Written an Open Letter to Starbucks

starbucks-logo_holding_gunsI will be posting an open letter response to this recent open letter from the CEO of Starbucks (also available via their website http://www.starbucks.com/blog/an-open-letter-from-howard-schultz/1268):

An Open Letter from Howard Schultz, ceo of Starbucks Coffee Company

Tuesday, September 17, 2013

Posted by Howard Schultz, Starbucks chairman, president and chief executive officer

Dear Fellow Americans,

Few topics in America generate a more polarized and emotional debate than guns. In recent months, Starbucks stores and our partners (employees) who work in our stores have been thrust unwillingly into the middle of this debate. That’s why I am writing today with a respectful request that customers no longer bring firearms into our stores or outdoor seating areas.

From the beginning, our vision at Starbucks has been to create a “third place” between home and work where people can come together to enjoy the peace and pleasure of coffee and community. Our values have always centered on building community rather than dividing people, and our stores exist to give every customer a safe and comfortable respite from the concerns of daily life.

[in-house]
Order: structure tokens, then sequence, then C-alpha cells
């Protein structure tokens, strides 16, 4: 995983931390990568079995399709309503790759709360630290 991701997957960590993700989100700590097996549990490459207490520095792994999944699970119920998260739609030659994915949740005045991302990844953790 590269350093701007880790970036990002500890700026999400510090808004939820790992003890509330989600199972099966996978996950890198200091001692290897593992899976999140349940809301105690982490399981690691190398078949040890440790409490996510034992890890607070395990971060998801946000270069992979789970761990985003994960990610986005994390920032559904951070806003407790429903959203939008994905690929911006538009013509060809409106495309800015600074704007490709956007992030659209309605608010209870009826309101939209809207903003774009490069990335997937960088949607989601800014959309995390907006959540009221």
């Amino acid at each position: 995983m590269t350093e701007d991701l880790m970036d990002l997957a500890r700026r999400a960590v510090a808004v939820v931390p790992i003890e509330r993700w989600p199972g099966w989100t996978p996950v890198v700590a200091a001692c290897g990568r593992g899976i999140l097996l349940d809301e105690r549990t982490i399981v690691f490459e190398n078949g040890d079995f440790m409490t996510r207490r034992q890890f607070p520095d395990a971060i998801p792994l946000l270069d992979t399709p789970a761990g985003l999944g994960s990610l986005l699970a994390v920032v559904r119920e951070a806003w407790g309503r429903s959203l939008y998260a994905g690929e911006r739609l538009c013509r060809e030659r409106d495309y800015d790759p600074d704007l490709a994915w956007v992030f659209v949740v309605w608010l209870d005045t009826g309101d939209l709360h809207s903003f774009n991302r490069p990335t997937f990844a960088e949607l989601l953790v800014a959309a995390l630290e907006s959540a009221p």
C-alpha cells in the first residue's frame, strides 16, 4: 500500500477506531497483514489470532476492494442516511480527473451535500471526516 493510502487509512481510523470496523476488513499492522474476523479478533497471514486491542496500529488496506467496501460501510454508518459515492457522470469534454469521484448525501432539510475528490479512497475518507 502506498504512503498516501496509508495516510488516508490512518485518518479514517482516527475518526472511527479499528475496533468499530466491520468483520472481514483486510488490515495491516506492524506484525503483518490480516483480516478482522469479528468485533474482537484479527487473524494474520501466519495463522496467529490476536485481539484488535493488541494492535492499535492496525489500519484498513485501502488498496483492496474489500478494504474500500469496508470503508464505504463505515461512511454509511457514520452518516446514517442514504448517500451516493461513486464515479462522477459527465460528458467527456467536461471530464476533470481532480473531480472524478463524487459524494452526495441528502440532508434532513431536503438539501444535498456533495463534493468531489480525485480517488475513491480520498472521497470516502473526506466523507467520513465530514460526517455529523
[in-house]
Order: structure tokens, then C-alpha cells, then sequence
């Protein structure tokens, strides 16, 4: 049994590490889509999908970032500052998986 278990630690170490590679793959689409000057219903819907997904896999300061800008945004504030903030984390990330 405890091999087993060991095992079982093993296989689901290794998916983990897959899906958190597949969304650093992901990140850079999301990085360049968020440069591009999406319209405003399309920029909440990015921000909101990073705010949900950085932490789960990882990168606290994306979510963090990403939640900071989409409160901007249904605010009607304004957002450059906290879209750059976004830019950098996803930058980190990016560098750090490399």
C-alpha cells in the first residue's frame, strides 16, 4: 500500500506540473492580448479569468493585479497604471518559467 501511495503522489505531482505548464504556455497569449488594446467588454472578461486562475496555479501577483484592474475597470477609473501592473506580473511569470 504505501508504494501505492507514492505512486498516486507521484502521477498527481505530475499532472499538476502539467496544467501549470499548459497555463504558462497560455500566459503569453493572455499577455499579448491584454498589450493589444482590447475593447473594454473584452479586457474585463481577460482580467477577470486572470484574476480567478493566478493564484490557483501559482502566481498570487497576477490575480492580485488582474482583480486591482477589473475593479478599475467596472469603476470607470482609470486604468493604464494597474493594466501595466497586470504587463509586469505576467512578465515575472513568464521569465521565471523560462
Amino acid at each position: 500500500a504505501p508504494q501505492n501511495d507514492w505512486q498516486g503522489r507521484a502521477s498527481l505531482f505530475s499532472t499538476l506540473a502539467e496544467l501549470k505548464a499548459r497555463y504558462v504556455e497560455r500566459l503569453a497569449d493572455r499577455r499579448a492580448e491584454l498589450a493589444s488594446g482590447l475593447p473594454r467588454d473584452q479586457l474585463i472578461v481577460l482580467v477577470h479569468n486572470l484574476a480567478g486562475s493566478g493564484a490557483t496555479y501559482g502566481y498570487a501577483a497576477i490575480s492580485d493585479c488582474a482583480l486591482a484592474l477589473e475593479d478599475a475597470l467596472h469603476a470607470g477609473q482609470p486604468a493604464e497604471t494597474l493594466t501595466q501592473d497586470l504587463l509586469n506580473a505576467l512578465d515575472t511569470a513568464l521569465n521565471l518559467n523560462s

We appreciate that there is a highly sensitive balance of rights and responsibilities surrounding America’s gun laws, and we recognize the deep passion for and against the “open carry” laws adopted by many states. (In the United States, “open carry” is the term used for openly carrying a firearm in public.) For years we have listened carefully to input from our customers, partners, community leaders and voices on both sides of this complicated, highly charged issue.

Our company’s longstanding approach to “open carry” has been to follow local laws: we permit it in states where allowed and we prohibit it in states where these laws don’t exist. We have chosen this approach because we believe our store partners should not be put in the uncomfortable position of requiring customers to disarm or leave our stores. We believe that gun policy should be addressed by government and law enforcement—not by Starbucks and our store partners.

Recently, however, we’ve seen the “open carry” debate become increasingly uncivil and, in some cases, even threatening. Pro-gun activists have used our stores as a political stage for media events misleadingly called “Starbucks Appreciation Days” that disingenuously portray Starbucks as a champion of “open carry.” To be clear: we do not want these events in our stores. Some anti-gun activists have also played a role in ratcheting up the rhetoric and friction, including soliciting and confronting our customers and partners.

For these reasons, today we are respectfully requesting that customers no longer bring firearms into our stores or outdoor seating areas—even in states where “open carry” is permitted—unless they are authorized law enforcement personnel.